Frequently Asked Questions
Your PET/CT exam results may have a major impact on your physician’s diagnosis of a potential health problem and should a disease be detected, how a treatment plan is developed and managed. A PET/CT exam not only helps your physician diagnose a problem, it also helps predict the likely outcome of various therapeutic alternatives, pinpoint the best approach to treatment, and monitor your progress. If you’re not responding as well as expected, you can be switched to a more effective therapy immediately.
When you arrive, we will take a review of your history and any past exams. For the PET portion of the exam you’ll receive a radiopharmaceutical injection. This is a radioactive tracer that must pass multiple quality control measures before it is used for any patient injection. PET radiopharmaceuticals lose their radioactivity very quickly (2 minutes to 2 hours) and only very small amounts are injected. In all cases, little or no radioactivity will remain in your body 6 hours after injection. For most studies, you’ll have to wait for the radiopharmaceutical to distribute itself-typically 30 minutes to an hour. During this time you will be asked to relax.
You will lie on a comfortable padded table. The table will move slowly through the tube-shaped PET/CT scanner as it acquires the information needed to generate diagnostic images. You will be asked to lie very still during the scan because movement can interfere with the results. For the CT scan you will be asked to hold your breath for a few seconds to minimize body movements. During the scan, you might hear a humming noise but you will not feel anything unusual. You may feel the table move while images are being taken at certain locations on your body. The technologist will monitor you during the scan. The specific details of your upcoming exam will be explained fully by the technologist or your physician.
The PET/CT scan should last between 20 and 45 minutes. The exam procedure can vary depending what we are looking for and what we discover along the way. Plan to spend two hours with us.
You may leave us as soon as the exam is complete. Unless you have received special instructions, you will be able to eat and drink immediately-drinking lots of fluids after the exam will help remove any of the radiopharmaceutical that may still be in your system. In the meantime, we’ll begin preparing the results for review by our diagnosticians, and then by your physician, who will tell you what we’ve learned.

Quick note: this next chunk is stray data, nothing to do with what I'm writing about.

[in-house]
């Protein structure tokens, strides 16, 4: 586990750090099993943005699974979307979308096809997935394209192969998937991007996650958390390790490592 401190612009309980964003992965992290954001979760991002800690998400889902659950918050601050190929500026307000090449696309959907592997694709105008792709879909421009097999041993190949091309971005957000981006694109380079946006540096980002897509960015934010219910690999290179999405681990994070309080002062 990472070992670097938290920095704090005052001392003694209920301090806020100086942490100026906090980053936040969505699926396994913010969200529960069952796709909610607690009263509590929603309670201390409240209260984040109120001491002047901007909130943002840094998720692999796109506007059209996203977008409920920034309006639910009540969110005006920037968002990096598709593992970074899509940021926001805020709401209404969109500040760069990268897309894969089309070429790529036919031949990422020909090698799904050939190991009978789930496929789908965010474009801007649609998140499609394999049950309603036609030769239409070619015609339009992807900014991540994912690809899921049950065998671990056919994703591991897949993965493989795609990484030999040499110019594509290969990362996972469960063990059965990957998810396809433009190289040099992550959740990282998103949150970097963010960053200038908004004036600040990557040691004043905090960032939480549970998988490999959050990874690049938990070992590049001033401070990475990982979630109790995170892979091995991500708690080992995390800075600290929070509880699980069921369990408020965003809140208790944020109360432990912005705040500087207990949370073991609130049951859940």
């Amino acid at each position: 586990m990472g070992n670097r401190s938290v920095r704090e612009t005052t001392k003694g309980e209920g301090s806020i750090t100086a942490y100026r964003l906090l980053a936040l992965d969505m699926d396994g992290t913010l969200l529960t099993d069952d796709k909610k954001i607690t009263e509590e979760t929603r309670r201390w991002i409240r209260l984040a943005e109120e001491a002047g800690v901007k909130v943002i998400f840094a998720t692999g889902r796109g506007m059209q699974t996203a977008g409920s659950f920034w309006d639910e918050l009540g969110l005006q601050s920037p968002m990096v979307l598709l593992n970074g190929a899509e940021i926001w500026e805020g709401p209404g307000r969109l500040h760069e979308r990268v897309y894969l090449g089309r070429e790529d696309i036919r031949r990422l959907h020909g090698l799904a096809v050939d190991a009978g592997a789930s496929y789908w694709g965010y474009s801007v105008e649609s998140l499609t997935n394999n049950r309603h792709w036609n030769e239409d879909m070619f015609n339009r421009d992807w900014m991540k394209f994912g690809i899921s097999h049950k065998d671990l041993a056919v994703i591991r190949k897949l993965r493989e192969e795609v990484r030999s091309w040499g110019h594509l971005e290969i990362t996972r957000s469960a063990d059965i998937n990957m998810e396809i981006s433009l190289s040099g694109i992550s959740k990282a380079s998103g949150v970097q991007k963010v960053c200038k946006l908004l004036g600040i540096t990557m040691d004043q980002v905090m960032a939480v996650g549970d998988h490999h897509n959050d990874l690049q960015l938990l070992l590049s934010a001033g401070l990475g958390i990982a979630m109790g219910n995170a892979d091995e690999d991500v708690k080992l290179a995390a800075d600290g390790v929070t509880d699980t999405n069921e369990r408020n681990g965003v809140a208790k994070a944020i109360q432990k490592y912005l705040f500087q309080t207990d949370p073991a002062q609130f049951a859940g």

Be assured the PET/CT exams are a safe and effective diagnostic procedure. The radiopharmaceuticals used in PET don’t remain in your system for long, so there’s no reason to avoid interacting with other people once you have left. To be extra safe, wait for a few hours before getting too close to an infant or anyone’s who’s pregnant.
If you are a diabetic, let us know ahead of time so we can work with your physician to determine the safest possible way for you to prepare for your exam.
The medication we inject you with has to be ordered one day prior to your test. If you do not inform us of your cancellation before we have enough time to cancel your medicine, you will be responsible for the cost of the medication.
Staying hydrated before the test will help your body absorb the radioactive sugar given to you-ultimately making the results of your test clearer.
The average cost of the scan is about $3,000, however most insurance companies cover the cost of the exam, minus the cost of the co-pay.
Once you have completed the scan, we will begin preparing the results for review by our diagnosticians, and then by your physician, who will tell you what we’ve learned.
FDG is an abbreviated name for the radiopharmaceutical Fluorodeoxyglucose (2-deoxy-2-[18F]fluoro-D-glucose), a sugar compound that is labeled with radioactive fluoride. FDG is used in the molecular imaging modality called Positron Emission Tomography (PET). FDG is administered intravenously and is used to determine how certain organs and tissues in the body are functioning at the cellular level by measuring glucose metabolism. It is widely used for functional studies in neurology, cardiology and oncology. Since diseases are manifestations of biological processes, functional imaging through PET has shown to be a significant diagnostic approach in oncology, cardiology and neurology.